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January 31st, 2011
Renault believes a long development time for its new car, allied to some radical concepts under the skin, are key factors in boosting its hopes of a return to winning ways in 2011.
The Enstone-based team unveiled its bold new R31 at Valencia on Monday. It immediately sparked intrigue about secret innovations, especially revolving around a potential radical sitting of the exhaust exits.
There are suggestions the exhausts could even be coming out towards the front edge of the sidepods – to help blow air through a longer area of the underfloor – although the team has been careful to keep the concept under close wraps for now.
Renault has drawn short of confirming what radical ideas may or may not be on its car, but technical director James Allison did say clearly on Tuesday that one of the chief targets was to “further develop the concept of using the exhausts to blow the floor.”
Beyond the innovative concepts, team owner Gerard Lopez has revealed that the team has been working on the R31 for almost 12 months ago.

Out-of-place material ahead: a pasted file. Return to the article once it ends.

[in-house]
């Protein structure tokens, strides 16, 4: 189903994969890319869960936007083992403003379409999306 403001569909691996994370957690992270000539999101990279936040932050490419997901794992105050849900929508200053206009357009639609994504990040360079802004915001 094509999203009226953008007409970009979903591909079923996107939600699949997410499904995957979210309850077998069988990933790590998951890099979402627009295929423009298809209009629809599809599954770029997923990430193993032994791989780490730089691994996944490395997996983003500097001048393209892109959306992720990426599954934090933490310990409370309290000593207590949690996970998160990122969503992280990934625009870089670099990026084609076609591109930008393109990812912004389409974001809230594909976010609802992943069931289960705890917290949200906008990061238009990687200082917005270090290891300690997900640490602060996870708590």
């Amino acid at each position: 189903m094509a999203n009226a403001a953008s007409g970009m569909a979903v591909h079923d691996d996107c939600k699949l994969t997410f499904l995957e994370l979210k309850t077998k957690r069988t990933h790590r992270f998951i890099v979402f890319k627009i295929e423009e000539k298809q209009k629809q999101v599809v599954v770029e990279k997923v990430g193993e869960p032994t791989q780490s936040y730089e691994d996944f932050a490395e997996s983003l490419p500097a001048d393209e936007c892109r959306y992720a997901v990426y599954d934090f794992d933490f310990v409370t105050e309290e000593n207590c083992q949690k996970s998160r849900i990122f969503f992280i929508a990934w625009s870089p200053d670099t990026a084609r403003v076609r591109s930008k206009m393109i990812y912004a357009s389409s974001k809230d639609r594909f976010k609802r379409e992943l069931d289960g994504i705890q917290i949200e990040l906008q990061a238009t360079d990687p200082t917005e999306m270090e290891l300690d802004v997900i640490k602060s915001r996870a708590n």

“What most people did not know, and we can say it now, is that we had an overly aggressive development programme because we started development of the R31 in February last year,” explained Lopez at the launch of the team’s new car.
“People were working unbelievable hours at the factory. The basis of this year’s car we believe is much faster than last year, as a benchmark.
“If we can keep up with the same development rate as last year then we can move up a nut. And, if last year we did a couple of podiums, in theory this year we should be able to fight for some wins.”
Lopez says that there is very little carry over between last year’s R30 and the new challenger, which will be tested for the first time by Vitaly Petrov at Valencia on Tuesday.
“What is really interesting with this car is that because it traces back to such an, in F1 terms, eternity, it literally has nothing to do with last year’s car,” he said. “They were two completely different development programmes, and this car, outside of the engine; it is 92 per cent of different parts. It is literally a completely different car.”